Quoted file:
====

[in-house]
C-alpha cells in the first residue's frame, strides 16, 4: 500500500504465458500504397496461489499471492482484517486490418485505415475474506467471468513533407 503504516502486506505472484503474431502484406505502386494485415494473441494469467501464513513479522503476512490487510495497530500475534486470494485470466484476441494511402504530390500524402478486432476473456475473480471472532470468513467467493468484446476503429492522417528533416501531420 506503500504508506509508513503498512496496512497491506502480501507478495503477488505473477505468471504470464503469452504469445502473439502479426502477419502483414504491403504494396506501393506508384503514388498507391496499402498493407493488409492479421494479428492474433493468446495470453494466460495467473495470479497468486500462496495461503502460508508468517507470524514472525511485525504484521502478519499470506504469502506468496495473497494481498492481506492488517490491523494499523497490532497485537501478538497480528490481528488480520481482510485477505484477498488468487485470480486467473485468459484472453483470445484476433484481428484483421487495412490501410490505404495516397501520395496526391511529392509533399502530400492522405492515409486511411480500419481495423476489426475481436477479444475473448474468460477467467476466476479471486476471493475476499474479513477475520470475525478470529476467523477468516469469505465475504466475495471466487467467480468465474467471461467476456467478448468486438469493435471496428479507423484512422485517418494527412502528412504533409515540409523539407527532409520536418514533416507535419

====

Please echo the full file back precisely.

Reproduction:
[in-house]
C-alpha cells in the first residue's frame, strides 16, 4: 500500500504465458500504397496461489499471492482484517486490418485505415475474506467471468513533407 503504516502486506505472484503474431502484406505502386494485415494473441494469467501464513513479522503476512490487510495497530500475534486470494485470466484476441494511402504530390500524402478486432476473456475473480471472532470468513467467493468484446476503429492522417528533416501531420 506503500504508506509508513503498512496496512497491506502480501507478495503477488505473477505468471504470464503469452504469445502473439502479426502477419502483414504491403504494396506501393506508384503514388498507391496499402498493407493488409492479421494479428492474433493468446495470453494466460495467473495470479497468486500462496495461503502460508508468517507470524514472525511485525504484521502478519499470506504469502506468496495473497494481498492481506492488517490491523494499523497490532497485537501478538497480528490481528488480520481482510485477505484477498488468487485470480486467473485468459484472453483470445484476433484481428484483421487495412490501410490505404495516397501520395496526391511529392509533399502530400492522405492515409486511411480500419481495423476489426475481436477479444475473448474468460477467467476466476479471486476471493475476499474479513477475520470475525478470529476467523477468516469469505465475504466475495471466487467467480468465474467471461467476456467478448468486438469493435471496428479507423484512422485517418494527412502528412504533409515540409523539407527532409520536418514533416507535419